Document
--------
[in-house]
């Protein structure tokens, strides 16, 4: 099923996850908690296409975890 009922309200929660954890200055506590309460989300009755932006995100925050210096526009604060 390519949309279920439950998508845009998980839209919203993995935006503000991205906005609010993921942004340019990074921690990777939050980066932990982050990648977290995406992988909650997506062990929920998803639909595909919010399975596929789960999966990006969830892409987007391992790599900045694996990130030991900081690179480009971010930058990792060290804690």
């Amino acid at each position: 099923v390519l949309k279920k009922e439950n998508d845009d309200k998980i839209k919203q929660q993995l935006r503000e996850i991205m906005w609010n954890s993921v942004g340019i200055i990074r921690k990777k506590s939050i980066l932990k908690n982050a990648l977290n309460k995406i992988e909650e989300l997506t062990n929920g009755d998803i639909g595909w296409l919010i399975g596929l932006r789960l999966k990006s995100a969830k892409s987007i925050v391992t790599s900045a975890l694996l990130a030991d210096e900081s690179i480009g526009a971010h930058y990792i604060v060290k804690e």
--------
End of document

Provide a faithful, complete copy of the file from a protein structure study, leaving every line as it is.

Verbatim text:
[in-house]
């Protein structure tokens, strides 16, 4: 099923996850908690296409975890 009922309200929660954890200055506590309460989300009755932006995100925050210096526009604060 390519949309279920439950998508845009998980839209919203993995935006503000991205906005609010993921942004340019990074921690990777939050980066932990982050990648977290995406992988909650997506062990929920998803639909595909919010399975596929789960999966990006969830892409987007391992790599900045694996990130030991900081690179480009971010930058990792060290804690």
């Amino acid at each position: 099923v390519l949309k279920k009922e439950n998508d845009d309200k998980i839209k919203q929660q993995l935006r503000e996850i991205m906005w609010n954890s993921v942004g340019i200055i990074r921690k990777k506590s939050i980066l932990k908690n982050a990648l977290n309460k995406i992988e909650e989300l997506t062990n929920g009755d998803i639909g595909w296409l919010i399975g596929l932006r789960l999966k990006s995100a969830k892409s987007i925050v391992t790599s900045a975890l694996l990130a030991d210096e900081s690179i480009g526009a971010h930058y990792i604060v060290k804690e």